An arbitrator could bind absent class members to a Title VII and Equal Pay Act (EPA) class action where the plaintiffs all signed arbitration agreements that consented to the arbitrator’s authority, the U.S. Court of Appeals has ruled.
Advocating for nonemployees does not qualify for protection under the National Labor Relations Act (NLRA), a three-member panel of the National Labor Relations Board (NLRB) recently determined.
What were the five biggest employment law developments in 2019?
A California federal court decertified a class of millions of Walmart employees after concluding that the named plaintiffs lacked Article III standing to bring their challenge to the employer’s use of background checks.
The diminution of an employee’s duties can constitute an adverse employment action in violation of Title VII, a New York federal court recently held in a case involving an African-American medical doctor.
Agreeing with a trial court that the arbitration agreements at issue were both procedurally and substantively unconscionable, a California appellate panel denied the employer’s motion to compel arbitration.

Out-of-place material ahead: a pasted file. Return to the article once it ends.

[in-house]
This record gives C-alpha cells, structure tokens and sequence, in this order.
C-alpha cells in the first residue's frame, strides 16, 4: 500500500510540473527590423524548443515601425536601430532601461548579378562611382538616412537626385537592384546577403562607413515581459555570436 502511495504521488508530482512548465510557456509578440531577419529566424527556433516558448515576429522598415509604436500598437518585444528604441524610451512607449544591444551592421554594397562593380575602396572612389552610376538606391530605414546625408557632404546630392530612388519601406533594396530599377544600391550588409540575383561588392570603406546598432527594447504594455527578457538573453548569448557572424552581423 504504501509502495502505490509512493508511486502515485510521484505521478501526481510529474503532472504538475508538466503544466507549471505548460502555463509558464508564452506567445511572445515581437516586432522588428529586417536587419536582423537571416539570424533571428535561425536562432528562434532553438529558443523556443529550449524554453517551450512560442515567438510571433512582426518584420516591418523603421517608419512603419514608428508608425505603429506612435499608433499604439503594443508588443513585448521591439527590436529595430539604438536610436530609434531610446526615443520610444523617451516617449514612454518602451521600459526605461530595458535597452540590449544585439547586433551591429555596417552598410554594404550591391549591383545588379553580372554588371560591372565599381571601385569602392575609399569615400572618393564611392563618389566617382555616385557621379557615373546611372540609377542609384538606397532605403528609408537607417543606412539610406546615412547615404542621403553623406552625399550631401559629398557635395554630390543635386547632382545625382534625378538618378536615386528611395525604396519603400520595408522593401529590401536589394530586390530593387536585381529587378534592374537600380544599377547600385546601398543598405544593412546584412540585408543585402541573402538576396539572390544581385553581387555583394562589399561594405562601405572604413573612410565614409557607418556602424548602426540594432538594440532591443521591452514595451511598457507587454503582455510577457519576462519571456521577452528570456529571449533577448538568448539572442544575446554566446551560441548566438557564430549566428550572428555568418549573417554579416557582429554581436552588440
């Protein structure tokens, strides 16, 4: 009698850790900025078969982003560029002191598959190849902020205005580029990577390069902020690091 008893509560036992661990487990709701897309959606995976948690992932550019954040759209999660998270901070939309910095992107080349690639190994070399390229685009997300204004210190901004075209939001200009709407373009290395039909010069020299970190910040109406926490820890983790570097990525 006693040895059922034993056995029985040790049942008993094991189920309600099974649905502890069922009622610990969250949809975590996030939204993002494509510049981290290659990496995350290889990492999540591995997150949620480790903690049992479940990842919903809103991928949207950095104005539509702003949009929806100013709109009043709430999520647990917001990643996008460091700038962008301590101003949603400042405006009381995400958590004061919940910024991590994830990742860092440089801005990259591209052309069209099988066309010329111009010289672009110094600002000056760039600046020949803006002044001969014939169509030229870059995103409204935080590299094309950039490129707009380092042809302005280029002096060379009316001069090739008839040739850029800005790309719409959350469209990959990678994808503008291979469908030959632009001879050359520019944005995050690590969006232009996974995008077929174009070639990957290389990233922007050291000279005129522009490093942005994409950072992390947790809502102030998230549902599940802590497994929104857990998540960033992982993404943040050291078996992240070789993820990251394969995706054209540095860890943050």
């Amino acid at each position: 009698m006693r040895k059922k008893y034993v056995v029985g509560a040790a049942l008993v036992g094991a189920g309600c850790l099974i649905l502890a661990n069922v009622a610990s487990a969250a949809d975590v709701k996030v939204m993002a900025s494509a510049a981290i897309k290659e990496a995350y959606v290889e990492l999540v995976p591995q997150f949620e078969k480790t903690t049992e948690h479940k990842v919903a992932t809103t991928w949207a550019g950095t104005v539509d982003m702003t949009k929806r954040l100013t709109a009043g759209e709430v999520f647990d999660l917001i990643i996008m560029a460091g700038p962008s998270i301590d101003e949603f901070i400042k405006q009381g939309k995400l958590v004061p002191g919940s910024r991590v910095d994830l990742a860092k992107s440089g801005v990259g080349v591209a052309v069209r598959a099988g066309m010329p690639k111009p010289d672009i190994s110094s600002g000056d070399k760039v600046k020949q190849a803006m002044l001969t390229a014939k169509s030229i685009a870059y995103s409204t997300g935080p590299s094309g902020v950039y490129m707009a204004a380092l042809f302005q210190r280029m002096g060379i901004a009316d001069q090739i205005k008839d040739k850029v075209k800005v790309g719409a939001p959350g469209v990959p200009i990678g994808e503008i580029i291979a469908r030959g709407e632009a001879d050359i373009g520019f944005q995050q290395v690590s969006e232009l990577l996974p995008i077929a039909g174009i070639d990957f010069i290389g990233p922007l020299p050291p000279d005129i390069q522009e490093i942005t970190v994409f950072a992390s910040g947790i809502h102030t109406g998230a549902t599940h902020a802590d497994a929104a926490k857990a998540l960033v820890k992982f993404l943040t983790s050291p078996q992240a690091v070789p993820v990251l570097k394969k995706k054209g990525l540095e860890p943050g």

In a potentially beneficial decision for employers, a California appellate panel ruled that the term “wage and hour … law” in an insurance policy’s exclusion was limited to laws “concerning duration worked and/or remuneration received in exchange for work.”
The 2019-2020 U.S. Supreme Court term could have a significant impact on the employment law area, with three major issues already on the docket for the justices to consider.
After several years—and significant changes to the plans—the Department of Labor (DOL) finalized the new minimum annual salary requirement for exempt executive, administrative and professional employees.
The U.S. Court of Appeals for the Ninth Circuit ruled that McDonald’s is not a joint employer with a franchisee under the definitions found in California Wage Order 5-2001, as it did not have direct control over the store employees or “suffer or permit” them to work.